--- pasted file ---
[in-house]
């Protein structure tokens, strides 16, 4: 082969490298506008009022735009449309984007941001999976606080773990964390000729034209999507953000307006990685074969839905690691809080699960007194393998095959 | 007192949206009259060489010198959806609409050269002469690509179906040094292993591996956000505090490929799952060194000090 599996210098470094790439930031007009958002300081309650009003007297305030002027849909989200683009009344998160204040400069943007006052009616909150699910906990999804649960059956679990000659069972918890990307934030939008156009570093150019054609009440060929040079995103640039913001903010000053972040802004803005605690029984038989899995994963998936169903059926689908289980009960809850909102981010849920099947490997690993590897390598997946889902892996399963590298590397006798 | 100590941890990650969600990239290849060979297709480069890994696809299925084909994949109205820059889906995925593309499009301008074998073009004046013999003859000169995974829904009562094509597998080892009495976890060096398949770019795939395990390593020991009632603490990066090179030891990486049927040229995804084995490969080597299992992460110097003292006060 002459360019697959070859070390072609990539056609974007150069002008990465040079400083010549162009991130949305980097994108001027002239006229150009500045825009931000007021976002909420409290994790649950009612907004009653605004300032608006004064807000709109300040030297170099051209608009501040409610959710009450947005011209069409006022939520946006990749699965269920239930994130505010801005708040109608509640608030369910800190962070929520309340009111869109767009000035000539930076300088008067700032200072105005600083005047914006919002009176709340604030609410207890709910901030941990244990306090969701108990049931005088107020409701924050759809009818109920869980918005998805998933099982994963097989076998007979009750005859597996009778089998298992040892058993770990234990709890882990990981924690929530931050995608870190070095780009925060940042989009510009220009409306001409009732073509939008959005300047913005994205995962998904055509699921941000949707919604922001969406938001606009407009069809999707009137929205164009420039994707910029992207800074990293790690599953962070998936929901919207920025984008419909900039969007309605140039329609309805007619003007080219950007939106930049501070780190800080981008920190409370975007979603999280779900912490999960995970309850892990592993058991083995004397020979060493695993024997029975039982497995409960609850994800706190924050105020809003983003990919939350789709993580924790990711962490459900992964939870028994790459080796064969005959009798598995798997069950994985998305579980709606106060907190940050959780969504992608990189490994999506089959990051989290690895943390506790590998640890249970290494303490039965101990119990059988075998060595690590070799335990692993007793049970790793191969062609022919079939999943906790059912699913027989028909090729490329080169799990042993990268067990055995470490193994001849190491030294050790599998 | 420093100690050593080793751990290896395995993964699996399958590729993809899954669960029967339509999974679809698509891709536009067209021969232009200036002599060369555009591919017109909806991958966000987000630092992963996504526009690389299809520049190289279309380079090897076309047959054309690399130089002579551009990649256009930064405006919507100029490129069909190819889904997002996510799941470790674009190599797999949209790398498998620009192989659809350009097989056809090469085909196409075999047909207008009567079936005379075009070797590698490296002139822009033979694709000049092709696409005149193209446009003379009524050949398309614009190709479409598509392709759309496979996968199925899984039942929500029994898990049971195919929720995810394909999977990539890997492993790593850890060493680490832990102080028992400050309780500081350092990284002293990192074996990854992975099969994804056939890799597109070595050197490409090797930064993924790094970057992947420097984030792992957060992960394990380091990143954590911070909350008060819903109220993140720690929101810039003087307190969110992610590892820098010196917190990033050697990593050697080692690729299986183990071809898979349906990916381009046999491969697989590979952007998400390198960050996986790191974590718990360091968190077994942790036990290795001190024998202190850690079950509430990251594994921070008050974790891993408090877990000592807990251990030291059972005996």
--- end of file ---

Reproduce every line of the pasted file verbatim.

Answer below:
[in-house]
């Protein structure tokens, strides 16, 4: 082969490298506008009022735009449309984007941001999976606080773990964390000729034209999507953000307006990685074969839905690691809080699960007194393998095959 | 007192949206009259060489010198959806609409050269002469690509179906040094292993591996956000505090490929799952060194000090 599996210098470094790439930031007009958002300081309650009003007297305030002027849909989200683009009344998160204040400069943007006052009616909150699910906990999804649960059956679990000659069972918890990307934030939008156009570093150019054609009440060929040079995103640039913001903010000053972040802004803005605690029984038989899995994963998936169903059926689908289980009960809850909102981010849920099947490997690993590897390598997946889902892996399963590298590397006798 | 100590941890990650969600990239290849060979297709480069890994696809299925084909994949109205820059889906995925593309499009301008074998073009004046013999003859000169995974829904009562094509597998080892009495976890060096398949770019795939395990390593020991009632603490990066090179030891990486049927040229995804084995490969080597299992992460110097003292006060 002459360019697959070859070390072609990539056609974007150069002008990465040079400083010549162009991130949305980097994108001027002239006229150009500045825009931000007021976002909420409290994790649950009612907004009653605004300032608006004064807000709109300040030297170099051209608009501040409610959710009450947005011209069409006022939520946006990749699965269920239930994130505010801005708040109608509640608030369910800190962070929520309340009111869109767009000035000539930076300088008067700032200072105005600083005047914006919002009176709340604030609410207890709910901030941990244990306090969701108990049931005088107020409701924050759809009818109920869980918005998805998933099982994963097989076998007979009750005859597996009778089998298992040892058993770990234990709890882990990981924690929530931050995608870190070095780009925060940042989009510009220009409306001409009732073509939008959005300047913005994205995962998904055509699921941000949707919604922001969406938001606009407009069809999707009137929205164009420039994707910029992207800074990293790690599953962070998936929901919207920025984008419909900039969007309605140039329609309805007619003007080219950007939106930049501070780190800080981008920190409370975007979603999280779900912490999960995970309850892990592993058991083995004397020979060493695993024997029975039982497995409960609850994800706190924050105020809003983003990919939350789709993580924790990711962490459900992964939870028994790459080796064969005959009798598995798997069950994985998305579980709606106060907190940050959780969504992608990189490994999506089959990051989290690895943390506790590998640890249970290494303490039965101990119990059988075998060595690590070799335990692993007793049970790793191969062609022919079939999943906790059912699913027989028909090729490329080169799990042993990268067990055995470490193994001849190491030294050790599998 | 420093100690050593080793751990290896395995993964699996399958590729993809899954669960029967339509999974679809698509891709536009067209021969232009200036002599060369555009591919017109909806991958966000987000630092992963996504526009690389299809520049190289279309380079090897076309047959054309690399130089002579551009990649256009930064405006919507100029490129069909190819889904997002996510799941470790674009190599797999949209790398498998620009192989659809350009097989056809090469085909196409075999047909207008009567079936005379075009070797590698490296002139822009033979694709000049092709696409005149193209446009003379009524050949398309614009190709479409598509392709759309496979996968199925899984039942929500029994898990049971195919929720995810394909999977990539890997492993790593850890060493680490832990102080028992400050309780500081350092990284002293990192074996990854992975099969994804056939890799597109070595050197490409090797930064993924790094970057992947420097984030792992957060992960394990380091990143954590911070909350008060819903109220993140720690929101810039003087307190969110992610590892820098010196917190990033050697990593050697080692690729299986183990071809898979349906990916381009046999491969697989590979952007998400390198960050996986790191974590718990360091968190077994942790036990290795001190024998202190850690079950509430990251594994921070008050974790891993408090877990000592807990251990030291059972005996």